From Missouri Development Guide 2021

A history of innovation drives stainless steel production and remanufacturing.

Springfield’s workforce is practiced in stainless steel.
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Springfield, Missouri, is known as the nation’s “capital of stainless steel,” making it a shining example of how a single individual can bend the arc of history. Of the 30-plus companies active in the region’s steel business, most have their headquarters right there in Springfield. And most are part of a complex family tree that starts with the Paul Mueller Company, founded in Springfield in 1940.

“Paul Mueller was the original stainless steel fabricator in Springfield,” says Denise Silvey, Human Resources Manager at the company. “His hard work and innovation, and that of his employees, spurred a whole new crop of stainless steel fabricators in the region and set the foundation for an ongoing workforce of metal manufacturing.” 

Mueller’s original operation comprised 27,000 sq. ft. on a three-acre lot. Today, the company employs some 600 workers at a 1-million-sq.-ft. manufacturing plant on a 50-acre site. Having expanded into markets overseas, the Mueller Company also operates outposts in Iowa, the Netherlands and Vietnam. 

Known not only for its brilliant luster, stainless steel is singularly resistant to corrosion and staining, which makes it ideal for storage tanks used in the food, beverage, pharmaceutical and chemicals industries. The Mueller company has even leveraged the craft beer boom by designing a system for storing and serving beer that eliminates the need for bulky kegs and the space needed to store them.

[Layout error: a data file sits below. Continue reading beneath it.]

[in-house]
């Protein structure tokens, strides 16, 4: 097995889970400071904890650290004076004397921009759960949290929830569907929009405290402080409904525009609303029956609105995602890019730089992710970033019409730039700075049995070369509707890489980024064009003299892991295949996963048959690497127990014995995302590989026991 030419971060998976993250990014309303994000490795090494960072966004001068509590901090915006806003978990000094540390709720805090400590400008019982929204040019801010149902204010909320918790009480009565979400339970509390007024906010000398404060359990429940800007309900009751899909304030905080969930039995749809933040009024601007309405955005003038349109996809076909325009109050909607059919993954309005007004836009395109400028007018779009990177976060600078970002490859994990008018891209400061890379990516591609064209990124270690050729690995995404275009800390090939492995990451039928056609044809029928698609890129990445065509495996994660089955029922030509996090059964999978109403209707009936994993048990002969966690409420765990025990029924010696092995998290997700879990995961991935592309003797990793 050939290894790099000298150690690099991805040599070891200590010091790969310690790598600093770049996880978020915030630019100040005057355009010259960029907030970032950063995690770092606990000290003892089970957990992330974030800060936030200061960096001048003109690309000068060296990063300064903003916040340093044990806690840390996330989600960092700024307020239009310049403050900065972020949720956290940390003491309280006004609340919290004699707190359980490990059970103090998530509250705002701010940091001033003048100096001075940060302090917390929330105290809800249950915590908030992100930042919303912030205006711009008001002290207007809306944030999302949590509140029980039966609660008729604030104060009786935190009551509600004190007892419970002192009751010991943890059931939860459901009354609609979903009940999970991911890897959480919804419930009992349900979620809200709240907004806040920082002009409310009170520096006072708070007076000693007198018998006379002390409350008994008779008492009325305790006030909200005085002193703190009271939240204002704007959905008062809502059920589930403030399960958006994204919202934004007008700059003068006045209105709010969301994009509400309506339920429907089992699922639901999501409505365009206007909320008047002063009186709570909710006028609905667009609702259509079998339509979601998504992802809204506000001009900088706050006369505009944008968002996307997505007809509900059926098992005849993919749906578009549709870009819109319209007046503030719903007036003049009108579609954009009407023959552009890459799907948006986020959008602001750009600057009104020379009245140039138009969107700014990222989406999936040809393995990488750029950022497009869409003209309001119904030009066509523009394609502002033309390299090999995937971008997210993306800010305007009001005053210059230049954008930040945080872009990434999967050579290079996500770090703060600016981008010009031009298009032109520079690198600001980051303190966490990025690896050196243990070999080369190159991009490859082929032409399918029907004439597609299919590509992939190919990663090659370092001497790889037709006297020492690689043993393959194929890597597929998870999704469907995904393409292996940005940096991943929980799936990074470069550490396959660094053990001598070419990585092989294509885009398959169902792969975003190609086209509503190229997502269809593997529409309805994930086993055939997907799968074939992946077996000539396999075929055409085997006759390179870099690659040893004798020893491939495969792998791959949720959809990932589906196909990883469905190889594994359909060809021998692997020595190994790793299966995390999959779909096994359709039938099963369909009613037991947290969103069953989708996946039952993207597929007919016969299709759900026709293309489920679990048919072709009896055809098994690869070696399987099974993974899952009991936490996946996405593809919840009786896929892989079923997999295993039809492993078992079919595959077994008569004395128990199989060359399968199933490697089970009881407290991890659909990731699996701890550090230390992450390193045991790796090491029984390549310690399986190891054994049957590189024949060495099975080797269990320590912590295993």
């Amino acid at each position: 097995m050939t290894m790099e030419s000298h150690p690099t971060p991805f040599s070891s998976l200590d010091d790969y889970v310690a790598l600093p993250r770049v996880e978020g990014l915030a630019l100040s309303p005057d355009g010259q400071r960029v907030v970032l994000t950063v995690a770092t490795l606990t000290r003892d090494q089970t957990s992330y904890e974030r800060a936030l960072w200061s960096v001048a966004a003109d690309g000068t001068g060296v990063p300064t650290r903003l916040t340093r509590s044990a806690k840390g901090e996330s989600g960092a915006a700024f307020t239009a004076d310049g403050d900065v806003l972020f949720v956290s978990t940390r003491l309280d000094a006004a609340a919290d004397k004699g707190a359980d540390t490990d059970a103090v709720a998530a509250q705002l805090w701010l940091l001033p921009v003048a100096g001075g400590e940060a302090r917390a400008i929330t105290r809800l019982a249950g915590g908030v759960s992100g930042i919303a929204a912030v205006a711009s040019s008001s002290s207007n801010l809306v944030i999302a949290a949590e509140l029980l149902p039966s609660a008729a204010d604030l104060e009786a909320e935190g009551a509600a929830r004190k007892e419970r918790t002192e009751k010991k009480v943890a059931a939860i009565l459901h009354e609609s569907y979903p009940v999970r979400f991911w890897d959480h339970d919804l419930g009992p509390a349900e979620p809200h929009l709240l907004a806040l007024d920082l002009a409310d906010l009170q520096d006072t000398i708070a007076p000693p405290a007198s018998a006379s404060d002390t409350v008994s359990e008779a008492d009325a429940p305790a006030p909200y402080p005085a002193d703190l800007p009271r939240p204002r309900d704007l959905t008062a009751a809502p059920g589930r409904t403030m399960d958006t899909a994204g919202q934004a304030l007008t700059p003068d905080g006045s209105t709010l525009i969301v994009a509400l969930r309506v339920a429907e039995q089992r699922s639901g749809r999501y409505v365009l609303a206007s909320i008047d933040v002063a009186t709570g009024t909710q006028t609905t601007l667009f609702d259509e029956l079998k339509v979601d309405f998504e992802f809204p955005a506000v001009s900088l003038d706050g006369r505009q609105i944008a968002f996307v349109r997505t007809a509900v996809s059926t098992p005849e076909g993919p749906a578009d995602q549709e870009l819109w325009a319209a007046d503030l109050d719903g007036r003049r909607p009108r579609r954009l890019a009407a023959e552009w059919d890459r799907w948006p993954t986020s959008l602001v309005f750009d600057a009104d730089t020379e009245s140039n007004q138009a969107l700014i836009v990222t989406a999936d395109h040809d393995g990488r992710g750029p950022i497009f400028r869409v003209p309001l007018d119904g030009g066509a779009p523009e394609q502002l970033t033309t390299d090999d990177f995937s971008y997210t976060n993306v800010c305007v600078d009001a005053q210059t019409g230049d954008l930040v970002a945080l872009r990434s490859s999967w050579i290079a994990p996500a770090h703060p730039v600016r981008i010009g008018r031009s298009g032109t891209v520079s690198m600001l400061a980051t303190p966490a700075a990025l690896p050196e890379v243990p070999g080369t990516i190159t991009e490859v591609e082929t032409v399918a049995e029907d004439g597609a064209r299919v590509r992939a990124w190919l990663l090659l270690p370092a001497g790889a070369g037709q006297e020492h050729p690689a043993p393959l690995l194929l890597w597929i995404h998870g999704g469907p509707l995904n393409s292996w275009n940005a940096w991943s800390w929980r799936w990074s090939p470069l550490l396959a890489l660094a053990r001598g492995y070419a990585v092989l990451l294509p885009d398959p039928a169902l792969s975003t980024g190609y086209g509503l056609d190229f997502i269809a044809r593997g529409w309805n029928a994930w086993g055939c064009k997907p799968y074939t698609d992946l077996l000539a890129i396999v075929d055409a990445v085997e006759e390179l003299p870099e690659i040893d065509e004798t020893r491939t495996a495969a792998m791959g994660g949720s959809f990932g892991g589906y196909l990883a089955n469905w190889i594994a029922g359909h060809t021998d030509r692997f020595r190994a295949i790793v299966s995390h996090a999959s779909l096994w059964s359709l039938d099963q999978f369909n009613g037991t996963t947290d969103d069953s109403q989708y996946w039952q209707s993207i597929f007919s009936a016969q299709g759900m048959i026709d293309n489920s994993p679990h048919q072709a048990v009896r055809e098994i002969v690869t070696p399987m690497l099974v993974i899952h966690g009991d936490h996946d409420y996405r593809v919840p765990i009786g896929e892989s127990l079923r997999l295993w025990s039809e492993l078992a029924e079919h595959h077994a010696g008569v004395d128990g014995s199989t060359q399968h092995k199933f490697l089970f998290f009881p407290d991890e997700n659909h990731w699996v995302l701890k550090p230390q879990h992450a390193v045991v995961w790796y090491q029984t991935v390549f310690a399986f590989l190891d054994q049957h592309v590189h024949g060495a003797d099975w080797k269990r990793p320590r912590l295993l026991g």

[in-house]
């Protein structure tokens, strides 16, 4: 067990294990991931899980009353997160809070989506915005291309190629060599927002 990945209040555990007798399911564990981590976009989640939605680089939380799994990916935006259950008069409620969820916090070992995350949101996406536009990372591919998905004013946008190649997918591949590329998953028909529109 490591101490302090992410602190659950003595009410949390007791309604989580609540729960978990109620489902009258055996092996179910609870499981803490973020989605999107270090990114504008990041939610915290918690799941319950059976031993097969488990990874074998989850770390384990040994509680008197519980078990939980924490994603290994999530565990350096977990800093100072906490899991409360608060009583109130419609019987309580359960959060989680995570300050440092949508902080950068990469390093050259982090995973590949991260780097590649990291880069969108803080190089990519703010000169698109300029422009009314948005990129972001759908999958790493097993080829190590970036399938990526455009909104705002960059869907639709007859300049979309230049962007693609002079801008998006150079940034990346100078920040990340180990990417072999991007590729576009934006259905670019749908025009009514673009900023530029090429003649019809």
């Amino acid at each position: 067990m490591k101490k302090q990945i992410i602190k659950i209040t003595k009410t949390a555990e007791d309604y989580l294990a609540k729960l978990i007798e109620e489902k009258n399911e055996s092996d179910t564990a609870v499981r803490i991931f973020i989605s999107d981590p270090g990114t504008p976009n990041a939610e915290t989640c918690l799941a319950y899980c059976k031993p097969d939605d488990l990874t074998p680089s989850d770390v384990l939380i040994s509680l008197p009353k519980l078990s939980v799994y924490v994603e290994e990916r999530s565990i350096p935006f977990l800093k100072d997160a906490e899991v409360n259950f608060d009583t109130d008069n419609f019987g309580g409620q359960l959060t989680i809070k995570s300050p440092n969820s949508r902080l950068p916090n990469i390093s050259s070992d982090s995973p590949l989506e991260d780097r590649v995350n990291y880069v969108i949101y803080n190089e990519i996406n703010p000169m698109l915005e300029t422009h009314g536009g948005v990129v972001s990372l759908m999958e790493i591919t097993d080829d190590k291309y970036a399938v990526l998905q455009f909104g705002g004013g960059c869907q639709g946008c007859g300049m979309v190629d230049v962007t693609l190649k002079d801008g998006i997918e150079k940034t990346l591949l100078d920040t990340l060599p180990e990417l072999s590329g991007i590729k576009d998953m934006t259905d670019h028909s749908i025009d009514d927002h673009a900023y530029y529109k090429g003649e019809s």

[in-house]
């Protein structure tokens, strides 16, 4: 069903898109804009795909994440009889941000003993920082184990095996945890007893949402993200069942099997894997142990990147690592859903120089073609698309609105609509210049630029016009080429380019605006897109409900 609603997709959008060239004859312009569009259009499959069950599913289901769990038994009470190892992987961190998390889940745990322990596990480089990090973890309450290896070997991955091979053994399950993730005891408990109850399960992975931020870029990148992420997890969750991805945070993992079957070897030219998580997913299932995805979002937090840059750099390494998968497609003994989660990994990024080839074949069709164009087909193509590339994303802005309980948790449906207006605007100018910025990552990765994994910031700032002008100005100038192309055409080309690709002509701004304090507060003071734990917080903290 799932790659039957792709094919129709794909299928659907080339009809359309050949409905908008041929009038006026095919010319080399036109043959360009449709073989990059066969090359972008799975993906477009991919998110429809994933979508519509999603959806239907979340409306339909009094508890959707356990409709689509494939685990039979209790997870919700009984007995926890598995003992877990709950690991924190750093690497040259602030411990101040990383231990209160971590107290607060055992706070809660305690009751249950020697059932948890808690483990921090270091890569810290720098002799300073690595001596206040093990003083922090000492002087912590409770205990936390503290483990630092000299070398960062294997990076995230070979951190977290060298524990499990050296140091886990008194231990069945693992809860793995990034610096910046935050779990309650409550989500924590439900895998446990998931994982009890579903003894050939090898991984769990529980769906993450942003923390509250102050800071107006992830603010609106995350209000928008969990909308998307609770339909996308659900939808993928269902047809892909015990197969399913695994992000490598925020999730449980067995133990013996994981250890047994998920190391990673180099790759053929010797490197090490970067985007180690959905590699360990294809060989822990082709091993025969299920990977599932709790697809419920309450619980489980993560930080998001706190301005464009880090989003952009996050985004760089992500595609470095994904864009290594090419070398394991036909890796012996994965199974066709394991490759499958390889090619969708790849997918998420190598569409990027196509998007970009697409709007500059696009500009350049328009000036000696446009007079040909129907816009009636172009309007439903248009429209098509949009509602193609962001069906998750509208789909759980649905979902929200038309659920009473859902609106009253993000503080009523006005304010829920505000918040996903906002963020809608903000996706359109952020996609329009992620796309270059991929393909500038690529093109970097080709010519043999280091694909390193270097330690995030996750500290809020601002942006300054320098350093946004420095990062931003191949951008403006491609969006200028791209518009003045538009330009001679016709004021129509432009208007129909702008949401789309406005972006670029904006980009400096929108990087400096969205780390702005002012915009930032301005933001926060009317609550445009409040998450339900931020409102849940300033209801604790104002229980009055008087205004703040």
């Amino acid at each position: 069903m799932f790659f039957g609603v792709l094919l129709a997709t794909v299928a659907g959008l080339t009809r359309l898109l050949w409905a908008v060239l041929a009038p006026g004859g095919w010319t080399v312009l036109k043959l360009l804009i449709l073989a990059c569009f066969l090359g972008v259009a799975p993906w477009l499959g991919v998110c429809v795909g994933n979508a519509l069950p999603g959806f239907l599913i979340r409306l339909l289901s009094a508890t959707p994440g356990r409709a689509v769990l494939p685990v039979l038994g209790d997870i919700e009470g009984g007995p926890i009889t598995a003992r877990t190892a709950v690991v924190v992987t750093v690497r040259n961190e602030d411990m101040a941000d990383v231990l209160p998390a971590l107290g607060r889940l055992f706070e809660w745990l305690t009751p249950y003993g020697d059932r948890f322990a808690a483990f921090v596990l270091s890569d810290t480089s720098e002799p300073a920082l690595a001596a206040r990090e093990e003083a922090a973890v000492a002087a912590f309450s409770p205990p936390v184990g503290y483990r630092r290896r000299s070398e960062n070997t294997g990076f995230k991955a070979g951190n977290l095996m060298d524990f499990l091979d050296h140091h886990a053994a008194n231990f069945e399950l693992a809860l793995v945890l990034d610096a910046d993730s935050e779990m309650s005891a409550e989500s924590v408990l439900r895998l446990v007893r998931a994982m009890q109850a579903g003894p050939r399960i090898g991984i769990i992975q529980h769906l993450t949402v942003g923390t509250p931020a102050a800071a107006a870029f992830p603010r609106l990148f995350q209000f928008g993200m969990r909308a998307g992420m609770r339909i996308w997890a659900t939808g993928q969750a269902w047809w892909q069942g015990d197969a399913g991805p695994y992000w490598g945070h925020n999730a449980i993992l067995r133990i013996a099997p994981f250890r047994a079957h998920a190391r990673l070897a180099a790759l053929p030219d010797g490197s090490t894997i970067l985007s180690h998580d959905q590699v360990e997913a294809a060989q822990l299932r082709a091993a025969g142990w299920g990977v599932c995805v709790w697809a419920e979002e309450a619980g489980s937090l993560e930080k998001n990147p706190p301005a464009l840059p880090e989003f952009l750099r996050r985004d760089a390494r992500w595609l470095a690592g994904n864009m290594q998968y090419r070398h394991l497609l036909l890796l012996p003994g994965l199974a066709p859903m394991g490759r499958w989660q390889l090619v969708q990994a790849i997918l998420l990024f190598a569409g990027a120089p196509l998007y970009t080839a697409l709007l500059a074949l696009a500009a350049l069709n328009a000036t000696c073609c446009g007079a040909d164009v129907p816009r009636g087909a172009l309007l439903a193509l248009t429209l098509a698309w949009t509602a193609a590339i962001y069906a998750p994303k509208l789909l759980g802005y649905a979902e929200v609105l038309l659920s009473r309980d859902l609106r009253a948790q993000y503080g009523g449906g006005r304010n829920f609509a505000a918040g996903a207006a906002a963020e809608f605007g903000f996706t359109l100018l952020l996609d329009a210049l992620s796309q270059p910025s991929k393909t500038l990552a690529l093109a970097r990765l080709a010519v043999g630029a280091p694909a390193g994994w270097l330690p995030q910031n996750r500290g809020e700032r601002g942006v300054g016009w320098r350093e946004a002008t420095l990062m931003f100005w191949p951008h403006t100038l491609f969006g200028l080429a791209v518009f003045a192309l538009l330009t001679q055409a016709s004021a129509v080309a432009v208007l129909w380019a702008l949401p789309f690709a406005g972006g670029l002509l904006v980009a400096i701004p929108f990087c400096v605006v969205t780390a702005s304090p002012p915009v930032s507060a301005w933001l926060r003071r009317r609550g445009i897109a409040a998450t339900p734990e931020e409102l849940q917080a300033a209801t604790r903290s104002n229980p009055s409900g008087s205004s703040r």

The regional supply of skilled workers that Mueller spawned is key to the industry’s strength in southwest Missouri. Approximately 3,000 employees work in the industry, which accounts for about one out of five manufacturing jobs in the region.

“The concentration of metal fabricators provides a strong labor force for this industry,” says Jason Floyd, President of Tank Components Industries (TCI), a maker of stainless steel and nickel alloy components for metal fabricators. “The depth of talent and skill,” says Floyd, “far surpasses that of other industries in the area.”

Stainless Fabrication, Inc. (SFI), founded in Springfield in 1985, employs more than 200 workers, making it the region’s second-biggest stainless steel employer behind the Mueller Company. SFI constructs tanks that can exceed 750,000 gallons for the animal health, beverage, chemical, personal care and pharmaceutical industries. 

Other major players in Springfield’s stainless steel cluster include Multicraft Contractors, Central States Industrial, Holloway America and Pennsylvania-based ABEC, a supplier to biopharmaceutical manufacturers.

Good as New

The same skilled workforce that propels the stainless steel industry has served to turn Springfield into a hub of remanufacturing. “Reman” is not the same as rebuilt or repaired. It’s a complex process that involves taking used parts and other components and completely cleaning, lubricating and rebuilding every single piece. The resulting end products, for all intents and purposes, function like new ones, and at significant cost savings.